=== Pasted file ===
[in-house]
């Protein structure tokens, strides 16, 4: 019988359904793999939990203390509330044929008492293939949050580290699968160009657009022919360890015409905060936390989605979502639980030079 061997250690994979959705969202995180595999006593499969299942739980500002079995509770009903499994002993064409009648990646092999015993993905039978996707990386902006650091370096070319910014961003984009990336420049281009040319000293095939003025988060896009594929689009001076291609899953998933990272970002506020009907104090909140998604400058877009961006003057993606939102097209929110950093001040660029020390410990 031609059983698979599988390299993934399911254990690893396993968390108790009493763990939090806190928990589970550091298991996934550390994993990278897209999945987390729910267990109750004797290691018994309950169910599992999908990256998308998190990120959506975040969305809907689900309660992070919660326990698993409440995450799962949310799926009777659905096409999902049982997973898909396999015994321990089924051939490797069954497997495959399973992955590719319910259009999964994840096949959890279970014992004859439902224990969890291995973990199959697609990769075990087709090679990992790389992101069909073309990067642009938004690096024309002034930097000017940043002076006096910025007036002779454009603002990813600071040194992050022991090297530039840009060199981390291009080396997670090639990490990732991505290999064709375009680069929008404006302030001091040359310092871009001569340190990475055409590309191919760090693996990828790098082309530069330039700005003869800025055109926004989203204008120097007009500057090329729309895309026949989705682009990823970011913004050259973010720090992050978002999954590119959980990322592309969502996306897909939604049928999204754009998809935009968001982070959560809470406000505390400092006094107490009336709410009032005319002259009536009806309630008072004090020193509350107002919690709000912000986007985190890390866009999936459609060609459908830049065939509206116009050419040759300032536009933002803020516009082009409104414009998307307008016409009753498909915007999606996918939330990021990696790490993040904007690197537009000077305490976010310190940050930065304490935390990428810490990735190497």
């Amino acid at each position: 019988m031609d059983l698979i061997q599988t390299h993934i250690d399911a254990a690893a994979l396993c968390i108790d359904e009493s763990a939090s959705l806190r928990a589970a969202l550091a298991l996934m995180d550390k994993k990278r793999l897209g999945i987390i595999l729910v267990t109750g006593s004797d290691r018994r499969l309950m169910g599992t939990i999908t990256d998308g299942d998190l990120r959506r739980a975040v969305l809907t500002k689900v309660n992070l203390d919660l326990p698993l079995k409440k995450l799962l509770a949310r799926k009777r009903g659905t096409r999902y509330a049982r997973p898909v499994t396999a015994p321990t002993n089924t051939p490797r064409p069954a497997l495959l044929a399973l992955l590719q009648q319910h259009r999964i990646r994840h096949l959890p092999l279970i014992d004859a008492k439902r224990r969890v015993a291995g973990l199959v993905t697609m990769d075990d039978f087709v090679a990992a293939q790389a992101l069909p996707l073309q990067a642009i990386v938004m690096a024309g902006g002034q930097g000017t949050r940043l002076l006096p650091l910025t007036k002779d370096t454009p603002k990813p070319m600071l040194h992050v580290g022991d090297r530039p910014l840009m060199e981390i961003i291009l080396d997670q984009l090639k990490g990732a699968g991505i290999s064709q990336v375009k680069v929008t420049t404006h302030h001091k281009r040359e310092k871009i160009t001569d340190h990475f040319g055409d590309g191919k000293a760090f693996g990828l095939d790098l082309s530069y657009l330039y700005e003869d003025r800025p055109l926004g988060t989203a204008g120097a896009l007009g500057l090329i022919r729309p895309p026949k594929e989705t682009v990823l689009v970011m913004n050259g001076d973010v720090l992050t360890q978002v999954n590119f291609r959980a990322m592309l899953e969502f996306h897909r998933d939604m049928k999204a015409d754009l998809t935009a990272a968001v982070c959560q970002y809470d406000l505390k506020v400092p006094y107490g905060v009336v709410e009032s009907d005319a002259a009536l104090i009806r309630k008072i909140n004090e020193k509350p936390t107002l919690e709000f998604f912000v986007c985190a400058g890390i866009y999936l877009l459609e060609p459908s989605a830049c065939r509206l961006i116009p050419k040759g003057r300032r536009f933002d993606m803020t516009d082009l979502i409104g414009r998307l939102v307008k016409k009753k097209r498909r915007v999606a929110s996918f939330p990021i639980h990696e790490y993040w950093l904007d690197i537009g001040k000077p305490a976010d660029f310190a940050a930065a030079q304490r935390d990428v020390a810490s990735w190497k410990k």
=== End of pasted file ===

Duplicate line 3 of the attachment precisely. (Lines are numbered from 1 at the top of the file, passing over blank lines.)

């Amino acid at each position: 019988m031609d059983l698979i061997q599988t390299h993934i250690d399911a254990a690893a994979l396993c968390i108790d359904e009493s763990a939090s959705l806190r928990a589970a969202l550091a298991l996934m995180d550390k994993k990278r793999l897209g999945i987390i595999l729910v267990t109750g006593s004797d290691r018994r499969l309950m169910g599992t939990i999908t990256d998308g299942d998190l990120r959506r739980a975040v969305l809907t500002k689900v309660n992070l203390d919660l326990p698993l079995k409440k995450l799962l509770a949310r799926k009777r009903g659905t096409r999902y509330a049982r997973p898909v499994t396999a015994p321990t002993n089924t051939p490797r064409p069954a497997l495959l044929a399973l992955l590719q009648q319910h259009r999964i990646r994840h096949l959890p092999l279970i014992d004859a008492k439902r224990r969890v015993a291995g973990l199959v993905t697609m990769d075990d039978f087709v090679a990992a293939q790389a992101l069909p996707l073309q990067a642009i990386v938004m690096a024309g902006g002034q930097g000017t949050r940043l002076l006096p650091l910025t007036k002779d370096t454009p603002k990813p070319m600071l040194h992050v580290g022991d090297r530039p910014l840009m060199e981390i961003i291009l080396d997670q984009l090639k990490g990732a699968g991505i290999s064709q990336v375009k680069v929008t420049t404006h302030h001091k281009r040359e310092k871009i160009t001569d340190h990475f040319g055409d590309g191919k000293a760090f693996g990828l095939d790098l082309s530069y657009l330039y700005e003869d003025r800025p055109l926004g988060t989203a204008g120097a896009l007009g500057l090329i022919r729309p895309p026949k594929e989705t682009v990823l689009v970011m913004n050259g001076d973010v720090l992050t360890q978002v999954n590119f291609r959980a990322m592309l899953e969502f996306h897909r998933d939604m049928k999204a015409d754009l998809t935009a990272a968001v982070c959560q970002y809470d406000l505390k506020v400092p006094y107490g905060v009336v709410e009032s009907d005319a002259a009536l104090i009806r309630k008072i909140n004090e020193k509350p936390t107002l919690e709000f998604f912000v986007c985190a400058g890390i866009y999936l877009l459609e060609p459908s989605a830049c065939r509206l961006i116009p050419k040759g003057r300032r536009f933002d993606m803020t516009d082009l979502i409104g414009r998307l939102v307008k016409k009753k097209r498909r915007v999606a929110s996918f939330p990021i639980h990696e790490y993040w950093l904007d690197i537009g001040k000077p305490a976010d660029f310190a940050a930065a030079q304490r935390d990428v020390a810490s990735w190497k410990k």